Absolutely do the EMT for sure. It's a good backup credential and looks good. Especially if you can do it while waiting to start RN school. It will get you disciplined in the basics of patient care and emergency medicine. As for EMT-P , If you are young and not desperate to make an RN salary right away, get your paramedic experience. You might stay there forever- it's a good backup in any case, it gives you some credibility in the nursing field when you are new, could get you into ER or ICU because it distinguishes you on your resume, and just plain gives you some skills especially starting IVs and assessing and dealing with patients and families. On the other hand, you are losing YEARS of higher salary, life might intervene in your ability to go to nursing school (kids etc) and you may not get the chance later- nursing school is MORE THAN FULL TIME and will take up all of your life- you can't expect to be in this position ever again for sure. So take that into account- people get pregant, people get married, car accidents change the game- life happens. Get all this education done if you can now, otherwise get what will guarantee you the standard of living you want/need.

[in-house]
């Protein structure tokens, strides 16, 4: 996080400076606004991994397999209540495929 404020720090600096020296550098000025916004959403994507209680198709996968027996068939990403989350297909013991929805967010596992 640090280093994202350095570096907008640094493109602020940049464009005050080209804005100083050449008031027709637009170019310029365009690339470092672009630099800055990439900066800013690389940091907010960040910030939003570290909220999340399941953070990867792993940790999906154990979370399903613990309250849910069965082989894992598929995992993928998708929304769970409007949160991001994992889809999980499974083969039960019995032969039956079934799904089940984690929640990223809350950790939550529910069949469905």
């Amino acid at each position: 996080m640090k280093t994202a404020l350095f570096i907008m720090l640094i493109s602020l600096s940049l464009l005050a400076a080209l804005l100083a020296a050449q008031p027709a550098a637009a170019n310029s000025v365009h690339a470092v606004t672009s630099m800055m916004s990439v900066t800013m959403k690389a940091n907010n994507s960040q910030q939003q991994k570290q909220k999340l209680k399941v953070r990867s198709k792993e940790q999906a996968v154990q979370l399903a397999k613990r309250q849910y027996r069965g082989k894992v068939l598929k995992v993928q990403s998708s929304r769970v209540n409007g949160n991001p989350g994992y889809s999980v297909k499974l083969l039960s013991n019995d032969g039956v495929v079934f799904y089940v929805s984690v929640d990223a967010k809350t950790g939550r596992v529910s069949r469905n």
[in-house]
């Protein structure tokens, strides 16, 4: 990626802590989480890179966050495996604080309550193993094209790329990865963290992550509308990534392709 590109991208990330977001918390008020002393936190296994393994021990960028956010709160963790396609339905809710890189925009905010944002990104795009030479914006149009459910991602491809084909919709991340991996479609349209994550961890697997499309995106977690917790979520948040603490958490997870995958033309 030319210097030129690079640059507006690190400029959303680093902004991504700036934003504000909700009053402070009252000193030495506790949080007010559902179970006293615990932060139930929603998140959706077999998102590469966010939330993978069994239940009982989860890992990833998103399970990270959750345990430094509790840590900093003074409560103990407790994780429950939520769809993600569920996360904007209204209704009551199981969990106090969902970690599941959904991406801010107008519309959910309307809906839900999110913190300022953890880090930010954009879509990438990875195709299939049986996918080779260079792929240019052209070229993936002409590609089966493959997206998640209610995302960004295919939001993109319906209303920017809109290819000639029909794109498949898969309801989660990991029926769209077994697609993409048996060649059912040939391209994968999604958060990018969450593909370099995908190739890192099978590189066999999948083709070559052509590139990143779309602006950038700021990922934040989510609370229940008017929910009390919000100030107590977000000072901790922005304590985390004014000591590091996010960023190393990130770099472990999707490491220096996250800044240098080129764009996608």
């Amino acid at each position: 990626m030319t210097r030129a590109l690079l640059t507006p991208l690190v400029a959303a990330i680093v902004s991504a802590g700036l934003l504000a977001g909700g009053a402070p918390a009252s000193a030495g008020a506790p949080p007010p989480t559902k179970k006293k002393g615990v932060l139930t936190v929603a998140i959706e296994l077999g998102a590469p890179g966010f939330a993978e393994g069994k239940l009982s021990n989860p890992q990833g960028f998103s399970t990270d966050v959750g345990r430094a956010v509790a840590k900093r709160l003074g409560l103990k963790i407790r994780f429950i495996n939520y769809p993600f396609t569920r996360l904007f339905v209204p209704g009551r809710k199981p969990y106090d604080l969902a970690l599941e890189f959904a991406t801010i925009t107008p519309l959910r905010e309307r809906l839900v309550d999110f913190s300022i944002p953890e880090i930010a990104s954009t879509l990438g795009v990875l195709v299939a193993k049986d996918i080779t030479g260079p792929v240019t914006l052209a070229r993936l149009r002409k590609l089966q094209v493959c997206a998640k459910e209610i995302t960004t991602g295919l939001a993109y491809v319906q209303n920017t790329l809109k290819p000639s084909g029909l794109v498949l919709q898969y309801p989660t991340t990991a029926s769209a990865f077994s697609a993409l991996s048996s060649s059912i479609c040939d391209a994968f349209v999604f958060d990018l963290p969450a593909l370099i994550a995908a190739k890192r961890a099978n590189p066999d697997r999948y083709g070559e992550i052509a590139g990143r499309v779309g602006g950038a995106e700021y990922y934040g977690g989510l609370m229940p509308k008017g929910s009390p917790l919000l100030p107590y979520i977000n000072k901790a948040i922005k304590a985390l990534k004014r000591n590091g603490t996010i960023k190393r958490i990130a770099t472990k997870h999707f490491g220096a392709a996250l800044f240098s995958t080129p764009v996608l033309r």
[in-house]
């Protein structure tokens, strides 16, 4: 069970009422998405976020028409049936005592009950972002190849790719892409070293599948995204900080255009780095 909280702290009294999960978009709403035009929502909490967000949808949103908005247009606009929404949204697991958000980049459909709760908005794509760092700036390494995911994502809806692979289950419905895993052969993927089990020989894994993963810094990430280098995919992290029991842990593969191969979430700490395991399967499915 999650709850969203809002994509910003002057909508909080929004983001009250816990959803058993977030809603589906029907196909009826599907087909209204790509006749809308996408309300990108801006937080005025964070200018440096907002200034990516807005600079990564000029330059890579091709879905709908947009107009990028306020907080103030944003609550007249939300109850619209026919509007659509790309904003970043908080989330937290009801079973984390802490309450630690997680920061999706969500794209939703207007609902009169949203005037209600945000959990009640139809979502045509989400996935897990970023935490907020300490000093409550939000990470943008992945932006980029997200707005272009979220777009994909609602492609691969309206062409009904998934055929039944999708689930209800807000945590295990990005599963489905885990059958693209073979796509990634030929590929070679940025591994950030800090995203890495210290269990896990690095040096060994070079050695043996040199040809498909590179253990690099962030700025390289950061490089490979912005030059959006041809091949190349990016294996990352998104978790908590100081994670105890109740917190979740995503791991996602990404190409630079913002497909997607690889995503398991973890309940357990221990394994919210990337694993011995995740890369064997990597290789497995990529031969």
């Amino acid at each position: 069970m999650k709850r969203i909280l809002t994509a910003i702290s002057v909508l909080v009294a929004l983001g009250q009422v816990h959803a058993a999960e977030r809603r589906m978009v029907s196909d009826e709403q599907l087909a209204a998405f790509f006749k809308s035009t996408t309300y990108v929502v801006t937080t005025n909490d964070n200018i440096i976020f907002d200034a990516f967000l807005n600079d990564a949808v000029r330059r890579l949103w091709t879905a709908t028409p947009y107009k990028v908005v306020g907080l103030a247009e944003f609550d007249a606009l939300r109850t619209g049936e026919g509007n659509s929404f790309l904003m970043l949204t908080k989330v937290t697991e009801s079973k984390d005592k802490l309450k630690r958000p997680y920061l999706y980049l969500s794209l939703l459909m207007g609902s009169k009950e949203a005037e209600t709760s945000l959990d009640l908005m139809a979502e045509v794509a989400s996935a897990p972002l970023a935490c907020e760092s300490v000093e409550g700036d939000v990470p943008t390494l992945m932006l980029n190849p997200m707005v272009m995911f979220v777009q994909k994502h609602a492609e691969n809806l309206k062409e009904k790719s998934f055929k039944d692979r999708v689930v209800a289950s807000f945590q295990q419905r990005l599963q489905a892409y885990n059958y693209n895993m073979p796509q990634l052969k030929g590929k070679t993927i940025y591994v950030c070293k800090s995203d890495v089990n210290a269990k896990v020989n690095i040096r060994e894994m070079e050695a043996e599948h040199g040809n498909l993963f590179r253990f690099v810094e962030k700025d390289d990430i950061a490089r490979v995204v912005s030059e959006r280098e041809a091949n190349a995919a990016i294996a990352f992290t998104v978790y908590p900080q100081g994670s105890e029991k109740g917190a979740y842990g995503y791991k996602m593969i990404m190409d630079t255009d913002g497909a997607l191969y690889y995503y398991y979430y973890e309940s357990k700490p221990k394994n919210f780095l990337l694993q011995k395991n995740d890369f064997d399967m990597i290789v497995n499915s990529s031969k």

10. Argus333

    Ohio University RN-to-BSN Program